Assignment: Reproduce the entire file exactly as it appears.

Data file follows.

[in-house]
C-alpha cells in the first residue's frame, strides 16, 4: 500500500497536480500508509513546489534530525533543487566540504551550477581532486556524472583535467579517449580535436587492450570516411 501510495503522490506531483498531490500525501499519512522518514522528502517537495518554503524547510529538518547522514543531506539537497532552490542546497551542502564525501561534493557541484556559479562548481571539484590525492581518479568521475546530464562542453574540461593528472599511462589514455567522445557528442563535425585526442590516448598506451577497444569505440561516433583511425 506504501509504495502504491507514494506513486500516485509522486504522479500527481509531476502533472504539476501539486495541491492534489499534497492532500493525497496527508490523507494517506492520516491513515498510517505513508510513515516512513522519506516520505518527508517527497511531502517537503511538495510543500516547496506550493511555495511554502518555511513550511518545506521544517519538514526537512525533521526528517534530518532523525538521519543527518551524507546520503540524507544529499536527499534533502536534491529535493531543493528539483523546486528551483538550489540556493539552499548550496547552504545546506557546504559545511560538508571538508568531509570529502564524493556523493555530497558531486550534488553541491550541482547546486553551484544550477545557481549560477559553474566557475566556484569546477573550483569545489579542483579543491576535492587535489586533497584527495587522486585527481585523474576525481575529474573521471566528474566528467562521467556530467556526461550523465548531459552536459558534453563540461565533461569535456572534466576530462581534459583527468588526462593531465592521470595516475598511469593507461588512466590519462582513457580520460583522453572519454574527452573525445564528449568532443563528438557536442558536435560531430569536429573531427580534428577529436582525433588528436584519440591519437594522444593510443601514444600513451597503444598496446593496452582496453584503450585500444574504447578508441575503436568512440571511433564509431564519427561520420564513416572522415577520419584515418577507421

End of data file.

[in-house]
C-alpha cells in the first residue's frame, strides 16, 4: 500500500497536480500508509513546489534530525533543487566540504551550477581532486556524472583535467579517449580535436587492450570516411 501510495503522490506531483498531490500525501499519512522518514522528502517537495518554503524547510529538518547522514543531506539537497532552490542546497551542502564525501561534493557541484556559479562548481571539484590525492581518479568521475546530464562542453574540461593528472599511462589514455567522445557528442563535425585526442590516448598506451577497444569505440561516433583511425 506504501509504495502504491507514494506513486500516485509522486504522479500527481509531476502533472504539476501539486495541491492534489499534497492532500493525497496527508490523507494517506492520516491513515498510517505513508510513515516512513522519506516520505518527508517527497511531502517537503511538495510543500516547496506550493511555495511554502518555511513550511518545506521544517519538514526537512525533521526528517534530518532523525538521519543527518551524507546520503540524507544529499536527499534533502536534491529535493531543493528539483523546486528551483538550489540556493539552499548550496547552504545546506557546504559545511560538508571538508568531509570529502564524493556523493555530497558531486550534488553541491550541482547546486553551484544550477545557481549560477559553474566557475566556484569546477573550483569545489579542483579543491576535492587535489586533497584527495587522486585527481585523474576525481575529474573521471566528474566528467562521467556530467556526461550523465548531459552536459558534453563540461565533461569535456572534466576530462581534459583527468588526462593531465592521470595516475598511469593507461588512466590519462582513457580520460583522453572519454574527452573525445564528449568532443563528438557536442558536435560531430569536429573531427580534428577529436582525433588528436584519440591519437594522444593510443601514444600513451597503444598496446593496452582496453584503450585500444574504447578508441575503436568512440571511433564509431564519427561520420564513416572522415577520419584515418577507421